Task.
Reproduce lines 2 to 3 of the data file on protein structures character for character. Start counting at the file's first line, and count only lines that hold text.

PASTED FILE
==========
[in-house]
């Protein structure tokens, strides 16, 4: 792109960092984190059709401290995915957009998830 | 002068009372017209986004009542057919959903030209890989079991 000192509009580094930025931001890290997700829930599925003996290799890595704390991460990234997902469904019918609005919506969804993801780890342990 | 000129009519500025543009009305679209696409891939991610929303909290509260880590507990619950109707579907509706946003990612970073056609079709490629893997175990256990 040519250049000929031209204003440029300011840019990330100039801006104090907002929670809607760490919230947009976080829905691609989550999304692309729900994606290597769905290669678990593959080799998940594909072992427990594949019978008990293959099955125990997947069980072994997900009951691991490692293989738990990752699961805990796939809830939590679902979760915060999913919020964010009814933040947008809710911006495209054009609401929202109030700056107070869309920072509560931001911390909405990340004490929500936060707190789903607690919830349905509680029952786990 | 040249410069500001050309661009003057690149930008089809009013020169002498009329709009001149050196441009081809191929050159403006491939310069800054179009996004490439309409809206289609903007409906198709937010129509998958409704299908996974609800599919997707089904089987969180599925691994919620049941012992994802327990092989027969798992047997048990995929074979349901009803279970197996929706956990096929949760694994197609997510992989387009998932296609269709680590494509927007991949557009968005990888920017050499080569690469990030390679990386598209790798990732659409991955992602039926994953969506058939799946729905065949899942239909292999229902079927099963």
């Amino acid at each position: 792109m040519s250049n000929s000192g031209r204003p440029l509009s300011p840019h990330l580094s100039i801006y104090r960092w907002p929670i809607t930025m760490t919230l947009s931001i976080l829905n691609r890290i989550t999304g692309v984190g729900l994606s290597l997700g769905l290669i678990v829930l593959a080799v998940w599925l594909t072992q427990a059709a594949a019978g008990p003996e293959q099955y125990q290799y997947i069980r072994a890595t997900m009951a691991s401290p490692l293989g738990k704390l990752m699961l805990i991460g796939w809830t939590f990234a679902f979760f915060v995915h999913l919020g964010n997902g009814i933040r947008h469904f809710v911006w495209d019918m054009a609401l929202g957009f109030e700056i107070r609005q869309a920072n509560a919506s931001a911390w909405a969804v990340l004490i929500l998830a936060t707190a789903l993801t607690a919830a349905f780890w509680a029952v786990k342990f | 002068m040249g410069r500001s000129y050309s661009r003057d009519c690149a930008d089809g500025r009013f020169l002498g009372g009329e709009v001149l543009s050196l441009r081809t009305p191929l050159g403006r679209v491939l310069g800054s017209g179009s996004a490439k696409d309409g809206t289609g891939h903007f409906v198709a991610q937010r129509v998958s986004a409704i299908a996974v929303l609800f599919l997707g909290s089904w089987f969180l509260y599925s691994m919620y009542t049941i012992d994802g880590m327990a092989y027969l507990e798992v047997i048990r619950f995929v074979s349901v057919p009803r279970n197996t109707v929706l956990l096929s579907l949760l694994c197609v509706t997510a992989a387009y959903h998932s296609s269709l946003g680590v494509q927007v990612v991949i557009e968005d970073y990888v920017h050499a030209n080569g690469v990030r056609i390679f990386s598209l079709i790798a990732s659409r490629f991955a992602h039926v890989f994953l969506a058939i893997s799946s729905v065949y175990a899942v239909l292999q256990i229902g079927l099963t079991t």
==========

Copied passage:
């Protein structure tokens, strides 16, 4: 792109960092984190059709401290995915957009998830 | 002068009372017209986004009542057919959903030209890989079991 000192509009580094930025931001890290997700829930599925003996290799890595704390991460990234997902469904019918609005919506969804993801780890342990 | 000129009519500025543009009305679209696409891939991610929303909290509260880590507990619950109707579907509706946003990612970073056609079709490629893997175990256990 040519250049000929031209204003440029300011840019990330100039801006104090907002929670809607760490919230947009976080829905691609989550999304692309729900994606290597769905290669678990593959080799998940594909072992427990594949019978008990293959099955125990997947069980072994997900009951691991490692293989738990990752699961805990796939809830939590679902979760915060999913919020964010009814933040947008809710911006495209054009609401929202109030700056107070869309920072509560931001911390909405990340004490929500936060707190789903607690919830349905509680029952786990 | 040249410069500001050309661009003057690149930008089809009013020169002498009329709009001149050196441009081809191929050159403006491939310069800054179009996004490439309409809206289609903007409906198709937010129509998958409704299908996974609800599919997707089904089987969180599925691994919620049941012992994802327990092989027969798992047997048990995929074979349901009803279970197996929706956990096929949760694994197609997510992989387009998932296609269709680590494509927007991949557009968005990888920017050499080569690469990030390679990386598209790798990732659409991955992602039926994953969506058939799946729905065949899942239909292999229902079927099963």
């Amino acid at each position: 792109m040519s250049n000929s000192g031209r204003p440029l509009s300011p840019h990330l580094s100039i801006y104090r960092w907002p929670i809607t930025m760490t919230l947009s931001i976080l829905n691609r890290i989550t999304g692309v984190g729900l994606s290597l997700g769905l290669i678990v829930l593959a080799v998940w599925l594909t072992q427990a059709a594949a019978g008990p003996e293959q099955y125990q290799y997947i069980r072994a890595t997900m009951a691991s401290p490692l293989g738990k704390l990752m699961l805990i991460g796939w809830t939590f990234a679902f979760f915060v995915h999913l919020g964010n997902g009814i933040r947008h469904f809710v911006w495209d019918m054009a609401l929202g957009f109030e700056i107070r609005q869309a920072n509560a919506s931001a911390w909405a969804v990340l004490i929500l998830a936060t707190a789903l993801t607690a919830a349905f780890w509680a029952v786990k342990f | 002068m040249g410069r500001s000129y050309s661009r003057d009519c690149a930008d089809g500025r009013f020169l002498g009372g009329e709009v001149l543009s050196l441009r081809t009305p191929l050159g403006r679209v491939l310069g800054s017209g179009s996004a490439k696409d309409g809206t289609g891939h903007f409906v198709a991610q937010r129509v998958s986004a409704i299908a996974v929303l609800f599919l997707g909290s089904w089987f969180l509260y599925s691994m919620y009542t049941i012992d994802g880590m327990a092989y027969l507990e798992v047997i048990r619950f995929v074979s349901v057919p009803r279970n197996t109707v929706l956990l096929s579907l949760l694994c197609v509706t997510a992989a387009y959903h998932s296609s269709l946003g680590v494509q927007v990612v991949i557009e968005d970073y990888v920017h050499a030209n080569g690469v990030r056609i390679f990386s598209l079709i790798a990732s659409r490629f991955a992602h039926v890989f994953l969506a058939i893997s799946s729905v065949y175990a899942v239909l292999q256990i229902g079927l099963t079991t």